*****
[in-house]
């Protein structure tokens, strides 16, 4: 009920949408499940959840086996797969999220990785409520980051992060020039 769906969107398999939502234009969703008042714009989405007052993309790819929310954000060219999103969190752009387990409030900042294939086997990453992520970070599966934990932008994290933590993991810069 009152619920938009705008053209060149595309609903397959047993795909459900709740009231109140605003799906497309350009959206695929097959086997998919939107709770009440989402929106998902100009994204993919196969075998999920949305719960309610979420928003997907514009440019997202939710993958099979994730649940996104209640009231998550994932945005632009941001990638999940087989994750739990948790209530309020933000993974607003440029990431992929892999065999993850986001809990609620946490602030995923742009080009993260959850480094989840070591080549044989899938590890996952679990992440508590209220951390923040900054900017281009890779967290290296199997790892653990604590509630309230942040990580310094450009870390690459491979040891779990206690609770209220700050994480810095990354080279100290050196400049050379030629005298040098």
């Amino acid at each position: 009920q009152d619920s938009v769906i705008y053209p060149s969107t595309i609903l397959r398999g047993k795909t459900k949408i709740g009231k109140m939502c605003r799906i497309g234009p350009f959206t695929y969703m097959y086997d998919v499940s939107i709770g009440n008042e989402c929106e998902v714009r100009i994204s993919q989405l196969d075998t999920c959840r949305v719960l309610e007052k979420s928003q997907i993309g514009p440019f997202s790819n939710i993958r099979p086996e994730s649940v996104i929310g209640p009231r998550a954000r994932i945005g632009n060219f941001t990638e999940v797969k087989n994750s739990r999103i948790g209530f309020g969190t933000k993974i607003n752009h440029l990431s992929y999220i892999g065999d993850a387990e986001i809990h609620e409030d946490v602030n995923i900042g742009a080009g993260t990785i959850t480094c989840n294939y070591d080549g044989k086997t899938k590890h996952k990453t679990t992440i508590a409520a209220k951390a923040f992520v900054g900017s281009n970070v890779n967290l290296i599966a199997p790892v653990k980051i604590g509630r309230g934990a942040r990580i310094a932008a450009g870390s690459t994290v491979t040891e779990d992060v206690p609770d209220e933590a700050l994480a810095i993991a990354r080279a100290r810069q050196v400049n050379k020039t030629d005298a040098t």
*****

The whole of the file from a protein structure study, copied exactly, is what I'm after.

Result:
[in-house]
């Protein structure tokens, strides 16, 4: 009920949408499940959840086996797969999220990785409520980051992060020039 769906969107398999939502234009969703008042714009989405007052993309790819929310954000060219999103969190752009387990409030900042294939086997990453992520970070599966934990932008994290933590993991810069 009152619920938009705008053209060149595309609903397959047993795909459900709740009231109140605003799906497309350009959206695929097959086997998919939107709770009440989402929106998902100009994204993919196969075998999920949305719960309610979420928003997907514009440019997202939710993958099979994730649940996104209640009231998550994932945005632009941001990638999940087989994750739990948790209530309020933000993974607003440029990431992929892999065999993850986001809990609620946490602030995923742009080009993260959850480094989840070591080549044989899938590890996952679990992440508590209220951390923040900054900017281009890779967290290296199997790892653990604590509630309230942040990580310094450009870390690459491979040891779990206690609770209220700050994480810095990354080279100290050196400049050379030629005298040098």
């Amino acid at each position: 009920q009152d619920s938009v769906i705008y053209p060149s969107t595309i609903l397959r398999g047993k795909t459900k949408i709740g009231k109140m939502c605003r799906i497309g234009p350009f959206t695929y969703m097959y086997d998919v499940s939107i709770g009440n008042e989402c929106e998902v714009r100009i994204s993919q989405l196969d075998t999920c959840r949305v719960l309610e007052k979420s928003q997907i993309g514009p440019f997202s790819n939710i993958r099979p086996e994730s649940v996104i929310g209640p009231r998550a954000r994932i945005g632009n060219f941001t990638e999940v797969k087989n994750s739990r999103i948790g209530f309020g969190t933000k993974i607003n752009h440029l990431s992929y999220i892999g065999d993850a387990e986001i809990h609620e409030d946490v602030n995923i900042g742009a080009g993260t990785i959850t480094c989840n294939y070591d080549g044989k086997t899938k590890h996952k990453t679990t992440i508590a409520a209220k951390a923040f992520v900054g900017s281009n970070v890779n967290l290296i599966a199997p790892v653990k980051i604590g509630r309230g934990a942040r990580i310094a932008a450009g870390s690459t994290v491979t040891e779990d992060v206690p609770d209220e933590a700050l994480a810095i993991a990354r080279a100290r810069q050196v400049n050379k020039t030629d005298a040098t």